Multicast PIM-SP

Unanswered Question
Sep 6th, 2007

Hi all,

I have a very simple multicast set up. Site A has the source server which has a 2M leased line to the HQ. HQ is conneced to five sites with Motorola Canopy Access point (AP) and subscriber module (SM) where the end users are located. SM sites have single user connected to SM without any router.


Question:

Since there are only two routers, one at the source and one at the HQ. is there any need to create an RP? if i just enable multicast on the two routers will that be sufficient?


thanks

San

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Pavel Bykov Thu, 09/06/2007 - 23:00

No. You still need a multicast routing protocol. RP is required in PIM-SM setup, since register messages are sent to it (multicast encapsulated into unicast messages). PIM-DM does not require any additional settings, and although it is recommended for small networks like yours, it is not recommended for live environments.



Also remember, you have to enable PIM on EVERY interface where you want to receive multicasts, and where you want to route them.

markausten Thu, 09/06/2007 - 23:57

Source Specific Multicast (SSM) does not require an RP. You can statically join a SSM group to the interface connected to the receiver and use SSM-mapping to map the group to a source, the router will then build the SPT direct to the router connected to the source.


http://www.cisco.com/en/US/products/ps6350/products_configuration_guide_chapter09186a00805a38c2.html#wp1092716


http://www.cisco.com/en/US/products/ps6350/products_configuration_guide_chapter09186a00805a38c2.html#wp1092716





san-pandey Fri, 09/07/2007 - 08:36

Thanks guys. After doing some reading ....... I think I will use PIM-DM and then if the user base grows I will use PIM-SM and create a RP. I think I will also need to enable cgmp on the router port connecting to the switch. And enable cgmp on the switch as well.


thanks,

san

Edison Ortiz Sat, 09/08/2007 - 12:44

Can you tell us what kind of switch do you have ?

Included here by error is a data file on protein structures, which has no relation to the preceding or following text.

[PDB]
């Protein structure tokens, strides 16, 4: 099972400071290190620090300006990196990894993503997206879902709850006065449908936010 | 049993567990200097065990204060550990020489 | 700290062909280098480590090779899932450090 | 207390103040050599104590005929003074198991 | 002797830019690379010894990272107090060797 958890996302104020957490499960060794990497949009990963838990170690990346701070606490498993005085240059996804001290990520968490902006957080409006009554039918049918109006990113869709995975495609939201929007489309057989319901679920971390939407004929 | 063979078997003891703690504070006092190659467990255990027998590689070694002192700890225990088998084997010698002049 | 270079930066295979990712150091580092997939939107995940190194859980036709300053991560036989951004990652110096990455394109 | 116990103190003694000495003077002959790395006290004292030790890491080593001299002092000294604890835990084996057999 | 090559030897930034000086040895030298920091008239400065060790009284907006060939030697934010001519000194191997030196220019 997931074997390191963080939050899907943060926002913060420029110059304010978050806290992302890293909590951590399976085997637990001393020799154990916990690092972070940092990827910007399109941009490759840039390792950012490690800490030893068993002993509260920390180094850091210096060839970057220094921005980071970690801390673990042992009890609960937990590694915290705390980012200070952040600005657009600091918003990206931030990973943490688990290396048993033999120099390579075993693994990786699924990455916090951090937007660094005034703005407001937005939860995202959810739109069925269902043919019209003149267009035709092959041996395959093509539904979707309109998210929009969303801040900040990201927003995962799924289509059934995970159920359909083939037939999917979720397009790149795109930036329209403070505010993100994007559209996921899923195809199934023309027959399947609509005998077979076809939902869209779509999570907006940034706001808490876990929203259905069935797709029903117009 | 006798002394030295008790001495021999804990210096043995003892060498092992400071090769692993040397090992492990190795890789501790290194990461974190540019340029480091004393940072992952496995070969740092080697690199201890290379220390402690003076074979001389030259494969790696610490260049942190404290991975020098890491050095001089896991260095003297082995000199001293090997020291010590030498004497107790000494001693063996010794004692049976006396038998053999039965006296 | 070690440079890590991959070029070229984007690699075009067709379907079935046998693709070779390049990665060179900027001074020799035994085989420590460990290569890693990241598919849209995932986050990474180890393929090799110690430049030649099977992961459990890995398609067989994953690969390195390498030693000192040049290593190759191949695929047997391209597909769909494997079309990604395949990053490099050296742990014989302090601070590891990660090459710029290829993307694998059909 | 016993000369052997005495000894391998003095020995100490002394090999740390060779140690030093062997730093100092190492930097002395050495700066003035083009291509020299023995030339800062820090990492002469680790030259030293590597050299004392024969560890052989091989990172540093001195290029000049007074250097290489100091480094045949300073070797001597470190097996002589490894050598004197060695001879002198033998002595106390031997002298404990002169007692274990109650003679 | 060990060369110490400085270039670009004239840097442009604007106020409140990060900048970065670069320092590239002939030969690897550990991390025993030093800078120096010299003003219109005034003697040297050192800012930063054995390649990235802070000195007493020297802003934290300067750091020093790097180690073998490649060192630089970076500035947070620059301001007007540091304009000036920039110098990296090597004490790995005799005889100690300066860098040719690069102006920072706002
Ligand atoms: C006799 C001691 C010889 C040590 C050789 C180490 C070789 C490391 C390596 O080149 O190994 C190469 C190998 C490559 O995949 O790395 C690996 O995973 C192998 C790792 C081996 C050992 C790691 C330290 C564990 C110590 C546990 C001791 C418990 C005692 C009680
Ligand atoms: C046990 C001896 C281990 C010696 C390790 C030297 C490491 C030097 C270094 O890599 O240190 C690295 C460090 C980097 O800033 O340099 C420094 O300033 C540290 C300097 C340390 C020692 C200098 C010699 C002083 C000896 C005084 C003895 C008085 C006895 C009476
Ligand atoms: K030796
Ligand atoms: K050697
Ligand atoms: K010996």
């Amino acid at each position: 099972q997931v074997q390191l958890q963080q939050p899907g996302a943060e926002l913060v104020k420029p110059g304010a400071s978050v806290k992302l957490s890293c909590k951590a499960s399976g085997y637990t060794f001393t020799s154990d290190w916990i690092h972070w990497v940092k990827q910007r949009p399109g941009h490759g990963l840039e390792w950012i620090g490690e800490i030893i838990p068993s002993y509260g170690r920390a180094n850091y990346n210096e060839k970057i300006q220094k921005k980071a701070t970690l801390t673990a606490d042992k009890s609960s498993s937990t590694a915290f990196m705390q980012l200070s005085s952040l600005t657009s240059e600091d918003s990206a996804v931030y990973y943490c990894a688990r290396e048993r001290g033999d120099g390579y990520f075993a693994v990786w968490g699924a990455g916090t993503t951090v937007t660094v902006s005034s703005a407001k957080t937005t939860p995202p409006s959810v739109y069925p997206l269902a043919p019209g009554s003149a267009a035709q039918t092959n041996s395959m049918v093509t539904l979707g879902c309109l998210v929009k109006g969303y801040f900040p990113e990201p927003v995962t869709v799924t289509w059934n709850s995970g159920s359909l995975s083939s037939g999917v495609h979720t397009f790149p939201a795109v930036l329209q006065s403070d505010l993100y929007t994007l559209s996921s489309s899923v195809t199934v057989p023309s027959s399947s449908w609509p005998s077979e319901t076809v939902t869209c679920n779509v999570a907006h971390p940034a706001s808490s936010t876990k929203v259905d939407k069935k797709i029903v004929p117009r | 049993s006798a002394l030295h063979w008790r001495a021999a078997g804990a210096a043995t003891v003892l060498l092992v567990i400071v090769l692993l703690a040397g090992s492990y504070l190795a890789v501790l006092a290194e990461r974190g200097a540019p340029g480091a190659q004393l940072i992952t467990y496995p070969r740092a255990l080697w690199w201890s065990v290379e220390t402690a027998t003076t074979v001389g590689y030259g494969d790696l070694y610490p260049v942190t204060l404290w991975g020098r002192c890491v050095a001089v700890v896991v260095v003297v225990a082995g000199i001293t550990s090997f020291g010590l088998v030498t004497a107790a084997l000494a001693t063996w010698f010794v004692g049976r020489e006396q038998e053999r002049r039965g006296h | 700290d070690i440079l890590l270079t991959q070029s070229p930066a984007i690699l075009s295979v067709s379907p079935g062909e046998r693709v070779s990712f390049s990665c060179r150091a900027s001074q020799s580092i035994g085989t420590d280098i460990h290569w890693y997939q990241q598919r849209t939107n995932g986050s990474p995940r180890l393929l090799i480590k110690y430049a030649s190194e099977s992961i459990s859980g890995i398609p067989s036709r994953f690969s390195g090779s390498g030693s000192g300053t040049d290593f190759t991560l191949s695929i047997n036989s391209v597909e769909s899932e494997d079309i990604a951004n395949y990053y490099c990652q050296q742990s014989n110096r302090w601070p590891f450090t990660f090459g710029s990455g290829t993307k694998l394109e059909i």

Newer switches no longer support CGMP but instead they support IGMP snooping, which is a much better mechanism for controlling multicast traffic.

san-pandey Sat, 09/08/2007 - 22:02

Hi Edison,

We may be able to use 1900 switch but since this is a new project, we could use new ones as well. The reason I though of using CGMP is because in a doc i read that L2 switch does not scall well with IGMP snooping. Then i read another doc after your post that says that IGMP snooping is ok on L2 switch, if IGMPv3 is uses. the same doc says that IGMPv3 is native on Win XP. could you please confirm this?


Now I have two options:

Option 1 - use C1841 with Cat 2940/2950 at both locations.

Option 2 - use L3 switch at both location. The link between source and the HQ is a wireless link (point to point back haul) so an ethernet interface is fine to connect the BH wireless.


Could you please suggest which option is better. And what L3 swtich will be required. I also have to choose the most cost effective opotion.


thanks,

san

Edison Ortiz Sun, 09/09/2007 - 04:22

I recommend going with the latest and greatest equipment when deploying a new environment. You will get better support if something goes wrong with the hardware or software.


IGMP Snooping scales better than CGMP because the traffic control decision is made by the switch, internally, instead of the router.


WindowsXP comes with IGMPv3 enabled by default, http://support.microsoft.com/kb/815752


I suggest you go with the Layer3 option along with IGMP snooping.


HTH,



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